For many, lifting the provincial state of emergency signals a large step forward.
“While Fort McMurray is still on the path toward recovery, our government is encouraged by the significant progress the community has made to date,” said Municipal Affairs Minister Danielle Larivee in a press release.
“We are confident that a provincial state of emergency is no longer required in order for the municipality to continue this important work. Alberta will continue to stand with the people of Fort McMurray as they rebuild their homes and community.”
The province declared a state of emergency on May 4, a day after the fire which became known as “the Beast” swept into Fort McMurray.
It was the second time in Alberta’s history that such action had been taken — the first occurring during the 2013 Calgary floods.
The state of emergency allowed the province to take a centralized role, alongside the municipality, in combating the wildfire, organizing the evacuations and planning the re-entry process in early June.
This allowed authorities to restrict movement and to do things normally out of their power, such as freezing residential rental pricing so people wouldn’t be gouged by landlords.
Now, those powers are being shifted to the local authority.
In a release, the municipality says the localized state of emergency will allow the maintenance of certain powers to address the needs of the community. It also allows the regional emergency operations centre to “continue supporting the community until the recovery committee is fully operational.”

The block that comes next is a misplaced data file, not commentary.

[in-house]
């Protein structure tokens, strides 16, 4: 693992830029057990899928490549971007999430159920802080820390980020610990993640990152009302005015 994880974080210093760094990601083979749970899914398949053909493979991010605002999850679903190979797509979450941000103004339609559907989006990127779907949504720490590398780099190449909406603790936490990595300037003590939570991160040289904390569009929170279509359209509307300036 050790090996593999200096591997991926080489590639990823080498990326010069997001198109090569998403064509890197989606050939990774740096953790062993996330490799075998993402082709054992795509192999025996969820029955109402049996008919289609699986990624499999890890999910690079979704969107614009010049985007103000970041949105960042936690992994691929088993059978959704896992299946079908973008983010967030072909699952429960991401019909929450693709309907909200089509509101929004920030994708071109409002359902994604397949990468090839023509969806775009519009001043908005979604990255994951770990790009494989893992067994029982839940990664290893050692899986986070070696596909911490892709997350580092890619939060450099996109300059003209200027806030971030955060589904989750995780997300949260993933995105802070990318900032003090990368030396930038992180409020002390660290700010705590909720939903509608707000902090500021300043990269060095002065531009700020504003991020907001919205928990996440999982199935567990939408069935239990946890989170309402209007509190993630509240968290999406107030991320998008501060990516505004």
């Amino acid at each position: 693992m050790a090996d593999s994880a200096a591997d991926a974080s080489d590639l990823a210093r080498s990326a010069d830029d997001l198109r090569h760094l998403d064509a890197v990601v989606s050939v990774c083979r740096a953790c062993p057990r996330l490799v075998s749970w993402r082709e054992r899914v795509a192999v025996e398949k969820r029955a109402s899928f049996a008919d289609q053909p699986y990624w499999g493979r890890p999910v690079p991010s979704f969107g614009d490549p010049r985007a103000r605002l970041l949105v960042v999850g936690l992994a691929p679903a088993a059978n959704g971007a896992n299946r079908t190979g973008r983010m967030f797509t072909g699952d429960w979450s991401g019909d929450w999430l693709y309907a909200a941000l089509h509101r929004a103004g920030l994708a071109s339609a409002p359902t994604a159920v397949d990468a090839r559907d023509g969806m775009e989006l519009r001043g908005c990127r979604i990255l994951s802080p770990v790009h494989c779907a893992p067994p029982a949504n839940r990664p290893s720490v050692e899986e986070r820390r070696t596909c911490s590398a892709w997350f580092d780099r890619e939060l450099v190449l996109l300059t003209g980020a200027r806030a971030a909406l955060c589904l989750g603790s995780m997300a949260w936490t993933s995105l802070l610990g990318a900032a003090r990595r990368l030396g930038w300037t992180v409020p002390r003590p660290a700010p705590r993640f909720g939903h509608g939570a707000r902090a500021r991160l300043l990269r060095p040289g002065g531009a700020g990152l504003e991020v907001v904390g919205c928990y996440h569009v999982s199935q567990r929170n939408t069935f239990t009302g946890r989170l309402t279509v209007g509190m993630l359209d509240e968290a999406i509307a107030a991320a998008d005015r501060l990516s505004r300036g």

The release adds that Wood Buffalo residents “will see no change in the level of service or access that they receive.”
Since the fire first hit, and the initial state of emergency declared, $94.5 million has been provided in wildlife relief debit cards to evacuees. Residents of almost every neighbourhood have started to return home.
ATCO has also restored gas to 91 per cent of eligible homes in the community.
Earlier in the week more good news came when advisories to boil water were lifted for many areas.
Alberta Health Services has confirmed water quality has been restored to safe levels in Gregoire, Mackenzie Park, Prairie Creek, Saline Creek, Saline Plateau, Saprae Creek Estates, and on the properties surrounding the Fort McMurray International Airport.
The hardest-hit areas of the city — Beacon Hill, Abasand and Waterways — all continue to have boil water advisories.